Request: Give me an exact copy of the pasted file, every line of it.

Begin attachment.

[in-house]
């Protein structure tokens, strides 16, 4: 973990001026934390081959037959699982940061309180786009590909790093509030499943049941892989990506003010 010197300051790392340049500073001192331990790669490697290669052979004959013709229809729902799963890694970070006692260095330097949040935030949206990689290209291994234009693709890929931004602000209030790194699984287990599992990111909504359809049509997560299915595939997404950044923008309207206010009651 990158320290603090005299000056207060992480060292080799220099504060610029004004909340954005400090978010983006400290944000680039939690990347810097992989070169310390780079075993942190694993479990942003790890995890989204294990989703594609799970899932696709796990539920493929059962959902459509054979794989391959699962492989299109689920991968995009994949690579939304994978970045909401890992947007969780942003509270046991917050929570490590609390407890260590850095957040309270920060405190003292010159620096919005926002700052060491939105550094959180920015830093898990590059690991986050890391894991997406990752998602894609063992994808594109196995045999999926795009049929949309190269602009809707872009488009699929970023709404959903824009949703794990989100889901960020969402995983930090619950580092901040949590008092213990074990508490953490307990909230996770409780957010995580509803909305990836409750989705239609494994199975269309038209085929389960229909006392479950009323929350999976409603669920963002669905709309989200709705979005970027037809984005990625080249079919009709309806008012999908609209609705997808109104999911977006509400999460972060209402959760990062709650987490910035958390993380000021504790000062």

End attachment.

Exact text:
[in-house]
């Protein structure tokens, strides 16, 4: 973990001026934390081959037959699982940061309180786009590909790093509030499943049941892989990506003010 010197300051790392340049500073001192331990790669490697290669052979004959013709229809729902799963890694970070006692260095330097949040935030949206990689290209291994234009693709890929931004602000209030790194699984287990599992990111909504359809049509997560299915595939997404950044923008309207206010009651 990158320290603090005299000056207060992480060292080799220099504060610029004004909340954005400090978010983006400290944000680039939690990347810097992989070169310390780079075993942190694993479990942003790890995890989204294990989703594609799970899932696709796990539920493929059962959902459509054979794989391959699962492989299109689920991968995009994949690579939304994978970045909401890992947007969780942003509270046991917050929570490590609390407890260590850095957040309270920060405190003292010159620096919005926002700052060491939105550094959180920015830093898990590059690991986050890391894991997406990752998602894609063992994808594109196995045999999926795009049929949309190269602009809707872009488009699929970023709404959903824009949703794990989100889901960020969402995983930090619950580092901040949590008092213990074990508490953490307990909230996770409780957010995580509803909305990836409750989705239609494994199975269309038209085929389960229909006392479950009323929350999976409603669920963002669905709309989200709705979005970027037809984005990625080249079919009709309806008012999908609209609705997808109104999911977006509400999460972060209402959760990062709650987490910035958390993380000021504790000062």